In reporting on yesterday's oral argument in Sprint/United Management v. Mendelsohn, the New York Times asks the question: "Has the Supreme Court drifted so far toward the employer's side in job discrimination cases that it is now to the right of the Bush administration?" The answer will not be known until all of this term's employment cases have been decided, but yesterday's oral argument may give us a clue that employees could have a tough go under the Roberts Court.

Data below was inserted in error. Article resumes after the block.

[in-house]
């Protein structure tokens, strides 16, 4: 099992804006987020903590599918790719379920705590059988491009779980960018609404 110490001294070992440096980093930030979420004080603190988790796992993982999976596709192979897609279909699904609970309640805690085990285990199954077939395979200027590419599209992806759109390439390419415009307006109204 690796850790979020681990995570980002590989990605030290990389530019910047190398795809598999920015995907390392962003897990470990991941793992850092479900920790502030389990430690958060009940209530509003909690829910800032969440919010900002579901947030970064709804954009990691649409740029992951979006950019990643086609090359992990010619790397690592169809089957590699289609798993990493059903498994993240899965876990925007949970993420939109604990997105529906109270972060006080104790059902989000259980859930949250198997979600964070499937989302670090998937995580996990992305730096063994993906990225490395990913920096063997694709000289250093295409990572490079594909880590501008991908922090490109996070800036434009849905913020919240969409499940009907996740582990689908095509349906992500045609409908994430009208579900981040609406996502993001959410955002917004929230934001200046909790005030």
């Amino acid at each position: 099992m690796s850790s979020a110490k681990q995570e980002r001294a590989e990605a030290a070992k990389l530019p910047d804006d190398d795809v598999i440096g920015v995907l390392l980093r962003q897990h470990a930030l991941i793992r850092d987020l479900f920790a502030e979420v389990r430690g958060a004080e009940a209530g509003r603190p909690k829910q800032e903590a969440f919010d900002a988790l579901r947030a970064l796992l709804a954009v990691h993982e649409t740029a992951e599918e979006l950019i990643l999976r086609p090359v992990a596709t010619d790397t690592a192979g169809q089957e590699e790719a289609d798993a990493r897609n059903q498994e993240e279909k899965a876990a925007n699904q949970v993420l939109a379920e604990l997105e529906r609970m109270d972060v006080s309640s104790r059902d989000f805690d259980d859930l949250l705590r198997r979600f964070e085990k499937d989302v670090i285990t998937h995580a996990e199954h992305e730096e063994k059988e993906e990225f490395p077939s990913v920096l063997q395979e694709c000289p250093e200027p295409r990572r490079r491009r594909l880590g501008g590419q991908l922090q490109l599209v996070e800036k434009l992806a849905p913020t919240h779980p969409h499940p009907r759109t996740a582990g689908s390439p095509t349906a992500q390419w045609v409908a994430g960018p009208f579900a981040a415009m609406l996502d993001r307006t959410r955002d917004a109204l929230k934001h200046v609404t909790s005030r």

Many of the Justices seemed very concerned that the admission of "me, too" evidence in discrimination cases would lead to mini-trials of each "me, too" witness. The Justices were also concerned that admission of "me, too" testimony would require correlative admission of "but not us" witnesses in rebuttal by the employer. Trials that could last a mere two days could "last a thousand years," in the words of Justice Breyer, who is not known for his conservative views. The Justices questioned whether it was just simpler and cleaner to exclude the evidence in all but the clearest of cases, such as when the same decisionmaker is involved. After reading the argument transcript, I stand by yesterday's prediction -- the Court will hold that the appellate court erred in reversing the trial court's discretionary exclusion of the "me, too" evidence, and rule that such evidence is neither per se admissible or inadmissible in discrimination cases, but is left to the sound discretion of the trial court under Evidence Rule 403. The Court may also set forth some guideposts for trial courts to follow in exercising its discretion, such as whether the same decisionmaker was involved in the decision to terminate the "me, too" witnesses, or whether there is objective, independent evidence of a policy or practice of discrimination.